Usher Fellig, a.k.a Arthur Fellig, a.k.a Weegee, got his big break in early 1937 when Life Magazine, then only one year old, hired him to shoot pictures showing how criminals were processed. Endowed with a natural flamboyance and the genius of a master marketer, Weegee made the big decision to use himself as a stand-in for the criminal. Fascinated by his style and by his penchant for working late at night glued to a police radio that stood on his bed stand, Life not only ran the photos Weegee had shot, but also ran a profile on him, thus advancing Weegee’s reputation as an eccentric photojournalist who lived in a little apartment on Center Market Place, across from the old Police Headquarters building, and was often the first at the scene of a crime.
What followed were hundreds of assignments from tabloid newspapers and magazines (there were twelve dailies in NYC in the 1930s) whose readers, largely working class and ethnic, rode the subway with newspaper in hand. What better subjects for the morning commute than murder and mayhem accompanied by graphic, high contrast black-and-white photos that dramatically illustrated the bumping-off of small-time hoodlums like Dominick Didato? Photos that also focused on the spectators’ voracious appetite for crime? Children, outside a school, confronting “Their First Murder”? Onlookers peering from rooftops at bloody street scenes below?
Weegee’s timing was perfect. After years perfecting his photographic skills in darkrooms as an assistant, his shift to becoming a photographer at age 37 or 38 came at a time when the field of photojournalism was just emerging. Weegee’s often sensationalistic images transformed tabloid journalism. They made the front cover of The New York Post. They ran in several page spreads in Life. They were featured in The Daily News. And from 1940 on, they filled a new daily, PM. PM was a progressive newspaper whose photo editor, Ralph Steiner, published images of some of the great New York photographers: Lisette Model, Morris Engel, and Helen Levitt. In PM, Weegee not only photographed the stories, but he wrote them too.
Weegee's work quickly found fans, and he was especially admired by the documentary photographers of The New York Photo League, who invited him to show two exhibits in August and September. Entitled "Murder Is My Business," the shows were highly eclectic affairs. Photos were presented unframed, jumbled together with tear sheets. There were homemade signs, and Weegee even enhanced the exhibits by using red nail polish for dripping blood.
A guest book from the Photo League show, included in the ICP exhibit, illustrates viewers' reactions. A viewer wrote: “Are there any schools teaching how to be Weegees?” Another wrote, “How can I too become a Weegee?” One guest actually suggested that Weegee publish the photos in a book. It was the inspiration for Naked City, which came out in 1945.
In a prologue essay to Naked City, Weegee wrote, “For the pictures in this book, I was on the scene, sometimes drawn there by some power I can’t explain, and I caught the New Yorkers with their masks off…not afraid to laugh, cry, or make love.”
Sirens scream as one walks through the ICP show. In the corner of one gallery, we see a reconstruction of Weegee’s bedroom: his green metal single bed, clippings taped to the wall as his “hall of fame,” his shiny black pointed shoes on the floor, his desk with a mini Corona typewriter, his Speed Graphic camera, and several heavy leather camera cases with film packs and flash bulbs neatly arranged in them.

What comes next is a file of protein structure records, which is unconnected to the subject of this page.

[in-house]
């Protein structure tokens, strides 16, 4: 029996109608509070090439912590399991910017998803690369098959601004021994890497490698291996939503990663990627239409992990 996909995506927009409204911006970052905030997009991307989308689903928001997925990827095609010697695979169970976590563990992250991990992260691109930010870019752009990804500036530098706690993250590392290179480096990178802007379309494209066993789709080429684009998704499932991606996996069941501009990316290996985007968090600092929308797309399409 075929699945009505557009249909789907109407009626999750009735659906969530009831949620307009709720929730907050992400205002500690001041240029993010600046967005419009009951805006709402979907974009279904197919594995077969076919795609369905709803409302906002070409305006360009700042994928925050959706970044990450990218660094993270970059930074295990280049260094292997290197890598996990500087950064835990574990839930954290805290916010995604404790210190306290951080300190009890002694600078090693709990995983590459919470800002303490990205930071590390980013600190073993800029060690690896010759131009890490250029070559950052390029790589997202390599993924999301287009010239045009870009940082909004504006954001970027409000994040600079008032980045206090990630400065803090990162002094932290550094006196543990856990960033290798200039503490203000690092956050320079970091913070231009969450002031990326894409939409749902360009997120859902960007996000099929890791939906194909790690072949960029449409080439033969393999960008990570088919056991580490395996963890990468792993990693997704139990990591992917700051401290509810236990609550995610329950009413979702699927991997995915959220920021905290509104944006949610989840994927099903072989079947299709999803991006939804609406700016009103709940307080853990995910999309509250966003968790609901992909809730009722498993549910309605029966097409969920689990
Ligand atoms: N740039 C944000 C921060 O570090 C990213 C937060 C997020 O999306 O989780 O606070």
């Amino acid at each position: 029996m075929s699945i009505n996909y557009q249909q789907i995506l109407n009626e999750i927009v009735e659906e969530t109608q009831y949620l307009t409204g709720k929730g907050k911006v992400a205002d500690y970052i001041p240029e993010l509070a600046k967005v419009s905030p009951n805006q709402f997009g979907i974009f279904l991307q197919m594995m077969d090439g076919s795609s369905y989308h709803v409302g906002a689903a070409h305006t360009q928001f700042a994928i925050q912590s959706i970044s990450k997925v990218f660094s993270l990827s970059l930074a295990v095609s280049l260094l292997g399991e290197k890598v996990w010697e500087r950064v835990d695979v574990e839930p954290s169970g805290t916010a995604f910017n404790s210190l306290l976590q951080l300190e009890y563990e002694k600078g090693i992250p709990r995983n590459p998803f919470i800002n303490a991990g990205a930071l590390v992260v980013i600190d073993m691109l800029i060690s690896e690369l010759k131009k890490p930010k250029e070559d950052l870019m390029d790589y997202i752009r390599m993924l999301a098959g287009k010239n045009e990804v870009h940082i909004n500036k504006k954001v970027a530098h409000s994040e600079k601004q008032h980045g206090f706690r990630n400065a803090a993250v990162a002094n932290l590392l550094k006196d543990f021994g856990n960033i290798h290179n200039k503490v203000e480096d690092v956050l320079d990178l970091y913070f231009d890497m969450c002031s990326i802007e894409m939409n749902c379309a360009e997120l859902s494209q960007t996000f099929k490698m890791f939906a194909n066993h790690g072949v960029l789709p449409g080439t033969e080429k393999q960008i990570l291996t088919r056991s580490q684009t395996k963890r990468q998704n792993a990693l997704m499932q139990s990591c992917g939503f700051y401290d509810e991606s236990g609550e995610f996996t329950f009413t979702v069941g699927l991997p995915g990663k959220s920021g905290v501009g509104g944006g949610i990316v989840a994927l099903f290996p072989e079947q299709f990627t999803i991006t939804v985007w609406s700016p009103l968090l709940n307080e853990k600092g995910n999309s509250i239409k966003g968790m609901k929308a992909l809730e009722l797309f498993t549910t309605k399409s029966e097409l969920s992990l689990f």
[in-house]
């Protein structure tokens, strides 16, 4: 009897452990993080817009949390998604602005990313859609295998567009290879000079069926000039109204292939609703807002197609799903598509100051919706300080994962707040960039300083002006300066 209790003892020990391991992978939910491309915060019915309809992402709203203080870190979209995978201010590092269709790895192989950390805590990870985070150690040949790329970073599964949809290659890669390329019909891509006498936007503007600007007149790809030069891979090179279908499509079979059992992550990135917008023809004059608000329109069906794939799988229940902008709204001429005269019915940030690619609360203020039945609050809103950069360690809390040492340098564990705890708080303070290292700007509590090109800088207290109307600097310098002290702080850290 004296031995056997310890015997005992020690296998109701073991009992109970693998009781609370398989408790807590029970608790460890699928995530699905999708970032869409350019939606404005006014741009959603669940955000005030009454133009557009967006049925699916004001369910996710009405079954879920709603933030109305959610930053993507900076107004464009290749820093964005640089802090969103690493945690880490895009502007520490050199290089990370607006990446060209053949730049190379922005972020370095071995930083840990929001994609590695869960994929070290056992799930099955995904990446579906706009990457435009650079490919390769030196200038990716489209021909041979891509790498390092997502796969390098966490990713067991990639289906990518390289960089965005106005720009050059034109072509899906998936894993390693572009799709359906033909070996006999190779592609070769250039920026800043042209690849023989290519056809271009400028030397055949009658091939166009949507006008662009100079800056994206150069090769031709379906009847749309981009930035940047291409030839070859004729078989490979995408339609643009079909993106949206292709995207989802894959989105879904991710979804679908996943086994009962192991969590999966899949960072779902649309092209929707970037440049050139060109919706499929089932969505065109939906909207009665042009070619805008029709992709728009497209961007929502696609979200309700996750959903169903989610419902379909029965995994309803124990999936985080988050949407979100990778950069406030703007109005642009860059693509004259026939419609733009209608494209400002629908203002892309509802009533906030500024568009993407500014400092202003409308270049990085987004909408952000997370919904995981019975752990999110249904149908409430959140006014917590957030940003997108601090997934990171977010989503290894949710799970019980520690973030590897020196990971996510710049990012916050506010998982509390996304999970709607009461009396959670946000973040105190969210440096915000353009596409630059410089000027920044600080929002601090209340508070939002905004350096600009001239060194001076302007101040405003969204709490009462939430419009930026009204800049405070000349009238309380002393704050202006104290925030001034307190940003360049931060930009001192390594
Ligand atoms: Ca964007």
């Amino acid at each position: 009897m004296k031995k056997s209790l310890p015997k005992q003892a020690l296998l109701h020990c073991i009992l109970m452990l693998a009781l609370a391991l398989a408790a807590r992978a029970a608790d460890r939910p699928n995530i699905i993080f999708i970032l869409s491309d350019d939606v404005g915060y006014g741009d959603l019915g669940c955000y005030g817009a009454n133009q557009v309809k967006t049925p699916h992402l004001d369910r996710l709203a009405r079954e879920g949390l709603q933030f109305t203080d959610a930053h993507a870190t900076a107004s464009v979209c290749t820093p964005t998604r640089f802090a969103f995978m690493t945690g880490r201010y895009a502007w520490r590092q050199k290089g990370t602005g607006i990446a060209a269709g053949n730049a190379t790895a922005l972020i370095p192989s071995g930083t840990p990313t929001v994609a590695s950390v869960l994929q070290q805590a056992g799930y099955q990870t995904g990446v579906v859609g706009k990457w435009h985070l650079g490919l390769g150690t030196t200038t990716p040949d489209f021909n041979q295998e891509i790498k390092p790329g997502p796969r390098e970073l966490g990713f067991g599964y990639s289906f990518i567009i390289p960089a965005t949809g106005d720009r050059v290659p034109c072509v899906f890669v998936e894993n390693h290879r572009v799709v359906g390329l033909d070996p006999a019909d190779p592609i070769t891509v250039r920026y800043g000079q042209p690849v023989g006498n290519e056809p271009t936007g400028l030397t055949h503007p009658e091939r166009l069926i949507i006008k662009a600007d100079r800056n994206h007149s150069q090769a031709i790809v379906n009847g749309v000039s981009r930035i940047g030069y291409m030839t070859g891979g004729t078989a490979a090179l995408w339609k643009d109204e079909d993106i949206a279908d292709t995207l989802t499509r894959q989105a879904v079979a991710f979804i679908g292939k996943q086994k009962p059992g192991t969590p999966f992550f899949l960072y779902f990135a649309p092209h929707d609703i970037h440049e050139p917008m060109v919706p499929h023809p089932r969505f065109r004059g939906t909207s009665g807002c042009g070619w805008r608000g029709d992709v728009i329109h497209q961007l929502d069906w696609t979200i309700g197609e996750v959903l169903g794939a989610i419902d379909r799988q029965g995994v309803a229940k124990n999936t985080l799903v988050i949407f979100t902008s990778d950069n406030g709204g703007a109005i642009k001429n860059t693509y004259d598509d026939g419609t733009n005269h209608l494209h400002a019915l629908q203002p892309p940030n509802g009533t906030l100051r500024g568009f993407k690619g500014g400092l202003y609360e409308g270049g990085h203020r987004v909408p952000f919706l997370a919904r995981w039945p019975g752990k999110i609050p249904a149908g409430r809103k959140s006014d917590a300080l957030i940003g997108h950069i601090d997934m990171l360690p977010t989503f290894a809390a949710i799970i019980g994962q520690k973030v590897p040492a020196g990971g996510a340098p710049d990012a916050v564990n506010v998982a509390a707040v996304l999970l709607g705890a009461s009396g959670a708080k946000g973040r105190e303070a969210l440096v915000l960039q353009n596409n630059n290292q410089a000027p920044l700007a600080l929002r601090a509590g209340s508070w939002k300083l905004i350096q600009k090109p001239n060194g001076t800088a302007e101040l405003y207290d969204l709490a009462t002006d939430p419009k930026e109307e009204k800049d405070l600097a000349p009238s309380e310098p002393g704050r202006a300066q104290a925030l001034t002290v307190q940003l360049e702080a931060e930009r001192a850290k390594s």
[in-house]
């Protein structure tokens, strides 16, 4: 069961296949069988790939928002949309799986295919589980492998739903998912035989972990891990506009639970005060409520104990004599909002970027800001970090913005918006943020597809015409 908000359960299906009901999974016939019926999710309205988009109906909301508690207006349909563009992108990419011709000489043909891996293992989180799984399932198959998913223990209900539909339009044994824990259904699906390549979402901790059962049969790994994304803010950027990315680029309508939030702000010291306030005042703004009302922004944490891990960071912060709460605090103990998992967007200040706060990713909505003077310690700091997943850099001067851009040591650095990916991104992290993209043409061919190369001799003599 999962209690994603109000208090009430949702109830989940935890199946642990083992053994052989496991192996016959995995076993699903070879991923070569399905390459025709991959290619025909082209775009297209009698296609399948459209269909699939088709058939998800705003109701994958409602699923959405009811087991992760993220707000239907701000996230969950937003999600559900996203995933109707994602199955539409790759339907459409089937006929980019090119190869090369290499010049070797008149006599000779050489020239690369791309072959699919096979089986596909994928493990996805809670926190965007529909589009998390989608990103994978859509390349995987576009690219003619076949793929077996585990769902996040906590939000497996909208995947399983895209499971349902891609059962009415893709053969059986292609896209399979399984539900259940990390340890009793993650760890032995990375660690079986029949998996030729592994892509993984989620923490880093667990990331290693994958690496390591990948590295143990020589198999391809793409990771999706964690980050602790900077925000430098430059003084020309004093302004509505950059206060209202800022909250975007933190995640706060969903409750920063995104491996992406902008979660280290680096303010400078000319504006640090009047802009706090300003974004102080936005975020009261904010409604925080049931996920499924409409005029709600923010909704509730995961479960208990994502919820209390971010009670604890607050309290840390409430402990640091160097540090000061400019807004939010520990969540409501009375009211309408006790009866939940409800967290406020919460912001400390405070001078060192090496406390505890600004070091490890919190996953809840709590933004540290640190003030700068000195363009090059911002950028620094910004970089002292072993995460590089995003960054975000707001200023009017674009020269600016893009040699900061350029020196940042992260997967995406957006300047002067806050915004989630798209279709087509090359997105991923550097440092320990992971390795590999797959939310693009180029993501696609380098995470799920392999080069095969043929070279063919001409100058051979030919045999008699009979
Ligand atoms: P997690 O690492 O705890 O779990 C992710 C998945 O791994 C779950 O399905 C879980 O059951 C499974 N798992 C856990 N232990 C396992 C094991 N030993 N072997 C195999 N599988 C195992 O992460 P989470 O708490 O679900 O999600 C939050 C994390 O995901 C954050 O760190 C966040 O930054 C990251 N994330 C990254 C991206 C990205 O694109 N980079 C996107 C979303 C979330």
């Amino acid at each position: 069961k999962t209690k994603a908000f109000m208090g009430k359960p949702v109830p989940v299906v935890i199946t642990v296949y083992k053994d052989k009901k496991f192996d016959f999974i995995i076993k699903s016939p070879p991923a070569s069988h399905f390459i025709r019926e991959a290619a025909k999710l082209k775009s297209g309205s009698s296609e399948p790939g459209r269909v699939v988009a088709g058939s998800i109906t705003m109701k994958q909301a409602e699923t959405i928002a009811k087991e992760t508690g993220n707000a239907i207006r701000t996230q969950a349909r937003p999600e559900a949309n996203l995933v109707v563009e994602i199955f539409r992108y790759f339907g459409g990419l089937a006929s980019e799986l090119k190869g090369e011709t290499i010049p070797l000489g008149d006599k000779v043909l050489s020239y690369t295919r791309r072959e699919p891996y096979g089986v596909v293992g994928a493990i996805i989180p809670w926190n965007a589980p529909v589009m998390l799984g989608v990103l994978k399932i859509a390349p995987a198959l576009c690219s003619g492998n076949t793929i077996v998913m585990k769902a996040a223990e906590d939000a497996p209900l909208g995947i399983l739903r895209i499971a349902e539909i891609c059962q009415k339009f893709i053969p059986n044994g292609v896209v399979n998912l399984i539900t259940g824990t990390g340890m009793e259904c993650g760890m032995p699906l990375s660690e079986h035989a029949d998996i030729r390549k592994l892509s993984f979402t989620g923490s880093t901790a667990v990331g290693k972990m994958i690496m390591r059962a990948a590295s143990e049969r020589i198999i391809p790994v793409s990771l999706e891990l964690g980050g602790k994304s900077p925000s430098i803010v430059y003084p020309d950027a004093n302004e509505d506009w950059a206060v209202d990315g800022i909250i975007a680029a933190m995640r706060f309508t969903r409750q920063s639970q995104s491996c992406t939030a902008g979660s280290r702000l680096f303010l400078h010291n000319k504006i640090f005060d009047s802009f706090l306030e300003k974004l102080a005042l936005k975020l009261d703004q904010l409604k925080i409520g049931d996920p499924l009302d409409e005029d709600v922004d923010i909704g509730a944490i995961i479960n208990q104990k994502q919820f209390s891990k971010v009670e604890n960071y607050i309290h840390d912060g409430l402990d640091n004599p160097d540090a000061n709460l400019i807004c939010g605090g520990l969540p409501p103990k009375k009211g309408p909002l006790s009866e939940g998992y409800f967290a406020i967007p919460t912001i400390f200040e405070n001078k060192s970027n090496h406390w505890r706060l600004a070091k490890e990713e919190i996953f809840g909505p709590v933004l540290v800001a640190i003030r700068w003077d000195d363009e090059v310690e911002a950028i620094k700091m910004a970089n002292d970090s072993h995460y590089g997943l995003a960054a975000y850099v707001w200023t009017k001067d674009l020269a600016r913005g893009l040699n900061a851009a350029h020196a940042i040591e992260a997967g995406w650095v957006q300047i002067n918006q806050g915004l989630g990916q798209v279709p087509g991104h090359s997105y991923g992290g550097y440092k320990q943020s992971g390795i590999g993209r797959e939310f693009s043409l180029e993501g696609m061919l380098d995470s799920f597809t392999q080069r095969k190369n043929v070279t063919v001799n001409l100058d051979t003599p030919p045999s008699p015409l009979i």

Never one to miss an archival moment, Weegee took lots of shots of the clippings and over 1,500 portraits of himself at work, including one peering down at a corpse, an assassination that was the work of the Jewish gang, Murder, Inc., that was neatly tied up and stuffed in a trunk. The image was so graphic that The New York Post refused to run it, and Weegee, who ICP chief curator Brian Wallis described as a “darkroom magician,” eliminated the body. This was, of course, before Photoshop!
Although the ICP show focuses on Weegee’s news photography from the decade 1936-1946, it ends with a monitor screening a clip from Weegee’s 1948 Coney Island film. Shot in color, the lively footage shows close-ups of people dancing, and zooms in on their fancy footwork and their shaking torsos. We see young and old, glamorous and toothless. We experience Weegee at work snapping the pleasures of New York City.
Elsewhere, at The Steven Kasher Gallery in Chelsea, a companion Weegee exhibit is running until February 25th. The Kasher show includes over 125 Weegee prints, and features prints from Weegee’s basic subjects: song and dance, drink, party, spectacle, circus, love and sex, crime and disaster, citizens, celebrity, art, and Weegee himself. The Kasher show also features audio and film recordings of Weegee’s voice which the gallery describes as “One of the great guttural Jewish NewYorkese hybrids of spoken English.”
Is the current Weegeemania, with three shows ongoing -- two in New York City and one in Los Angeles -- a sign of the times? “Perhaps,” says Brian Wallis of ICP. “It’s possibly due to the popularity of TV shows like CSI. But, according to ICP curator Wallis, whose museum has been actively sharing the Weegee archives, "Even in the '30s, people liked news of murders.”
"Weegee - Murder Is My Business" runs from January 20th through September 2, 2012 at the International Center of Photography.